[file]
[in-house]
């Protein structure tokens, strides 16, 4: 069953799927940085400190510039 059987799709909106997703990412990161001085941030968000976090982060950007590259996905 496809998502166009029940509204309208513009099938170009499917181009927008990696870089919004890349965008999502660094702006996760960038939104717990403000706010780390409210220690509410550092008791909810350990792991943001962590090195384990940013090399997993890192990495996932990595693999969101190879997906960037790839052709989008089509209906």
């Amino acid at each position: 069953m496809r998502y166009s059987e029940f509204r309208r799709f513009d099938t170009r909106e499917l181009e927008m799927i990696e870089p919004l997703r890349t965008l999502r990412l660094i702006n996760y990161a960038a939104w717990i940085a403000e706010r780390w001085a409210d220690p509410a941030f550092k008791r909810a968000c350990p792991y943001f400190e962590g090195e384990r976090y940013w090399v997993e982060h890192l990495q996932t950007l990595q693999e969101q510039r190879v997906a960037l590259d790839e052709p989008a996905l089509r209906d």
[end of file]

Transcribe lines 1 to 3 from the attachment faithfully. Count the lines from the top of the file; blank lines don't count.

[in-house]
């Protein structure tokens, strides 16, 4: 069953799927940085400190510039 059987799709909106997703990412990161001085941030968000976090982060950007590259996905 496809998502166009029940509204309208513009099938170009499917181009927008990696870089919004890349965008999502660094702006996760960038939104717990403000706010780390409210220690509410550092008791909810350990792991943001962590090195384990940013090399997993890192990495996932990595693999969101190879997906960037790839052709989008089509209906």
């Amino acid at each position: 069953m496809r998502y166009s059987e029940f509204r309208r799709f513009d099938t170009r909106e499917l181009e927008m799927i990696e870089p919004l997703r890349t965008l999502r990412l660094i702006n996760y990161a960038a939104w717990i940085a403000e706010r780390w001085a409210d220690p509410a941030f550092k008791r909810a968000c350990p792991y943001f400190e962590g090195e384990r976090y940013w090399v997993e982060h890192l990495q996932t950007l990595q693999e969101q510039r190879v997906a960037l590259d790839e052709p989008a996905l089509r209906d």